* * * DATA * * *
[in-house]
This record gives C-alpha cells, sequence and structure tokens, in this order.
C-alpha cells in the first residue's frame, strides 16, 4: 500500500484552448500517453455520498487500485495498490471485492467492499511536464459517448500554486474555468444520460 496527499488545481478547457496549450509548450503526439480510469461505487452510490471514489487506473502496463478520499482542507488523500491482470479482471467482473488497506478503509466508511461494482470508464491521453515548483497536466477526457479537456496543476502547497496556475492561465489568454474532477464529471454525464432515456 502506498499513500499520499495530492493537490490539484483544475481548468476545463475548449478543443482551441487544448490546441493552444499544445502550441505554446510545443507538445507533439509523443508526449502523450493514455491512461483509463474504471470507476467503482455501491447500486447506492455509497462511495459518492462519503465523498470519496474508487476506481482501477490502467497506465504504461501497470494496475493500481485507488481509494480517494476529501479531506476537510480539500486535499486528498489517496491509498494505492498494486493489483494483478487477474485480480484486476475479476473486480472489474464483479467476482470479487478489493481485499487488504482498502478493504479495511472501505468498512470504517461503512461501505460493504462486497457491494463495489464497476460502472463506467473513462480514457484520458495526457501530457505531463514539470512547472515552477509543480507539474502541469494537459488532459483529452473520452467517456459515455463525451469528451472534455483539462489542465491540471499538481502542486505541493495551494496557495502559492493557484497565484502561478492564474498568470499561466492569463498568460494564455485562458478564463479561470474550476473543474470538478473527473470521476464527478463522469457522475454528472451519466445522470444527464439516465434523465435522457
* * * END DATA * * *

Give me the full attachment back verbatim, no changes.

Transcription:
[in-house]
This record gives C-alpha cells, sequence and structure tokens, in this order.
C-alpha cells in the first residue's frame, strides 16, 4: 500500500484552448500517453455520498487500485495498490471485492467492499511536464459517448500554486474555468444520460 496527499488545481478547457496549450509548450503526439480510469461505487452510490471514489487506473502496463478520499482542507488523500491482470479482471467482473488497506478503509466508511461494482470508464491521453515548483497536466477526457479537456496543476502547497496556475492561465489568454474532477464529471454525464432515456 502506498499513500499520499495530492493537490490539484483544475481548468476545463475548449478543443482551441487544448490546441493552444499544445502550441505554446510545443507538445507533439509523443508526449502523450493514455491512461483509463474504471470507476467503482455501491447500486447506492455509497462511495459518492462519503465523498470519496474508487476506481482501477490502467497506465504504461501497470494496475493500481485507488481509494480517494476529501479531506476537510480539500486535499486528498489517496491509498494505492498494486493489483494483478487477474485480480484486476475479476473486480472489474464483479467476482470479487478489493481485499487488504482498502478493504479495511472501505468498512470504517461503512461501505460493504462486497457491494463495489464497476460502472463506467473513462480514457484520458495526457501530457505531463514539470512547472515552477509543480507539474502541469494537459488532459483529452473520452467517456459515455463525451469528451472534455483539462489542465491540471499538481502542486505541493495551494496557495502559492493557484497565484502561478492564474498568470499561466492569463498568460494564455485562458478564463479561470474550476473543474470538478473527473470521476464527478463522469457522475454528472451519466445522470444527464439516465434523465435522457